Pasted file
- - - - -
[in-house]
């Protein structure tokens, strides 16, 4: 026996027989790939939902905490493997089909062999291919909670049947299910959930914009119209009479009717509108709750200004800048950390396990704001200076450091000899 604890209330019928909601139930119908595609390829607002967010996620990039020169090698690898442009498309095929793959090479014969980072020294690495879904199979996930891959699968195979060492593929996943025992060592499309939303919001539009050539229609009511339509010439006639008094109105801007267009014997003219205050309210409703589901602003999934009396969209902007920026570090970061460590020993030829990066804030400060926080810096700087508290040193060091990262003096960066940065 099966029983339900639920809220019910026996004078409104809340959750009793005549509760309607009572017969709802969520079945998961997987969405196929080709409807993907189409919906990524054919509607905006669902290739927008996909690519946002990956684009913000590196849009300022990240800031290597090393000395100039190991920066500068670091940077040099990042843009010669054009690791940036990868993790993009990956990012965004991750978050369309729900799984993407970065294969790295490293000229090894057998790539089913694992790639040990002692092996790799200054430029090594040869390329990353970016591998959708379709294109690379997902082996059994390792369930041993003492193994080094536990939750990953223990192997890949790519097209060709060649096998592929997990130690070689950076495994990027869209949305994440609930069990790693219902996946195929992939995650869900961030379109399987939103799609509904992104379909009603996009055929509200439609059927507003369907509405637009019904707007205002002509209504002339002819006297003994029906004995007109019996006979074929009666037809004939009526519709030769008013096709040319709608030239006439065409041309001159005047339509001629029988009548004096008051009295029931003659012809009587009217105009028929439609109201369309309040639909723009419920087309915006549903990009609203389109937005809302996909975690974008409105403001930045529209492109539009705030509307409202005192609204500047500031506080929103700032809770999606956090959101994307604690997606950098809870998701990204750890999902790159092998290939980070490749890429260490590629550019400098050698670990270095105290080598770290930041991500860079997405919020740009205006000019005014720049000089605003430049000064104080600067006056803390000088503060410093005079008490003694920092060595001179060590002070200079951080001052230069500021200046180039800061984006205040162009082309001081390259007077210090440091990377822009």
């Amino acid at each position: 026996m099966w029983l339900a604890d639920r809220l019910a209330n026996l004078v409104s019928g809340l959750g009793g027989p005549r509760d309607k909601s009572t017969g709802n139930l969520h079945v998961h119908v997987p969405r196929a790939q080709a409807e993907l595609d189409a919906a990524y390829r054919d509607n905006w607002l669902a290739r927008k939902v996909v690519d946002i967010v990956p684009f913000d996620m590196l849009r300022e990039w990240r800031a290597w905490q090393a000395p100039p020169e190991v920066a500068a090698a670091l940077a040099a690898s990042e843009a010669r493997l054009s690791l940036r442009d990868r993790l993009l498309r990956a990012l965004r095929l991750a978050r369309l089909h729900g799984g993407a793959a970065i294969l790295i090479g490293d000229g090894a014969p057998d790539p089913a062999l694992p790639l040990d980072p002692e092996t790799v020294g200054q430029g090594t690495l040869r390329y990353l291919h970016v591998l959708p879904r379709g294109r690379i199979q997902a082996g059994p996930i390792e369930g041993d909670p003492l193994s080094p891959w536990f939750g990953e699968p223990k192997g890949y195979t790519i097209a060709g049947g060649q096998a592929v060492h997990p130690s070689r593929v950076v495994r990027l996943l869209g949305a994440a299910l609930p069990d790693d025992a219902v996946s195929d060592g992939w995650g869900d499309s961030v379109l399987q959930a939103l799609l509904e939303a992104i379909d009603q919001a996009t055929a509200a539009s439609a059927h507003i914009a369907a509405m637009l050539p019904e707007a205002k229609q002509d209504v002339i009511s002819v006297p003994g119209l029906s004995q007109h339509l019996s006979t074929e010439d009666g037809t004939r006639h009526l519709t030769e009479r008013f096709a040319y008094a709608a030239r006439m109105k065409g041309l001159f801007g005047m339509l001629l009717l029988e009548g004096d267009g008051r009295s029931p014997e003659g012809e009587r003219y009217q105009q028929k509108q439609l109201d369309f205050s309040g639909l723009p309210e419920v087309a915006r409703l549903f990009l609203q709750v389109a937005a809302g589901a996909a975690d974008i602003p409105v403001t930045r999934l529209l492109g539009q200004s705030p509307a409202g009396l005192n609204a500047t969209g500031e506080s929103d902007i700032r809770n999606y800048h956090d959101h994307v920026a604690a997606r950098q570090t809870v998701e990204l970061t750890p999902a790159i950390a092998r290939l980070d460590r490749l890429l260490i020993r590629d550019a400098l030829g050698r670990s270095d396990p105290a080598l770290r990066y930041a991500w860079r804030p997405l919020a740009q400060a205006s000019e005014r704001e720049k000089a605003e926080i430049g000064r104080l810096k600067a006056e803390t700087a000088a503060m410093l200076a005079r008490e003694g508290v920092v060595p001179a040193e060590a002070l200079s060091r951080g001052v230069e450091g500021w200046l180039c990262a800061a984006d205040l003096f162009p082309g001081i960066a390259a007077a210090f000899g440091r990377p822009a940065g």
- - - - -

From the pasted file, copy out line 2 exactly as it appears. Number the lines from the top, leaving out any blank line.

């Protein structure tokens, strides 16, 4: 026996027989790939939902905490493997089909062999291919909670049947299910959930914009119209009479009717509108709750200004800048950390396990704001200076450091000899 604890209330019928909601139930119908595609390829607002967010996620990039020169090698690898442009498309095929793959090479014969980072020294690495879904199979996930891959699968195979060492593929996943025992060592499309939303919001539009050539229609009511339509010439006639008094109105801007267009014997003219205050309210409703589901602003999934009396969209902007920026570090970061460590020993030829990066804030400060926080810096700087508290040193060091990262003096960066940065 099966029983339900639920809220019910026996004078409104809340959750009793005549509760309607009572017969709802969520079945998961997987969405196929080709409807993907189409919906990524054919509607905006669902290739927008996909690519946002990956684009913000590196849009300022990240800031290597090393000395100039190991920066500068670091940077040099990042843009010669054009690791940036990868993790993009990956990012965004991750978050369309729900799984993407970065294969790295490293000229090894057998790539089913694992790639040990002692092996790799200054430029090594040869390329990353970016591998959708379709294109690379997902082996059994390792369930041993003492193994080094536990939750990953223990192997890949790519097209060709060649096998592929997990130690070689950076495994990027869209949305994440609930069990790693219902996946195929992939995650869900961030379109399987939103799609509904992104379909009603996009055929509200439609059927507003369907509405637009019904707007205002002509209504002339002819006297003994029906004995007109019996006979074929009666037809004939009526519709030769008013096709040319709608030239006439065409041309001159005047339509001629029988009548004096008051009295029931003659012809009587009217105009028929439609109201369309309040639909723009419920087309915006549903990009609203389109937005809302996909975690974008409105403001930045529209492109539009705030509307409202005192609204500047500031506080929103700032809770999606956090959101994307604690997606950098809870998701990204750890999902790159092998290939980070490749890429260490590629550019400098050698670990270095105290080598770290930041991500860079997405919020740009205006000019005014720049000089605003430049000064104080600067006056803390000088503060410093005079008490003694920092060595001179060590002070200079951080001052230069500021200046180039800061984006205040162009082309001081390259007077210090440091990377822009």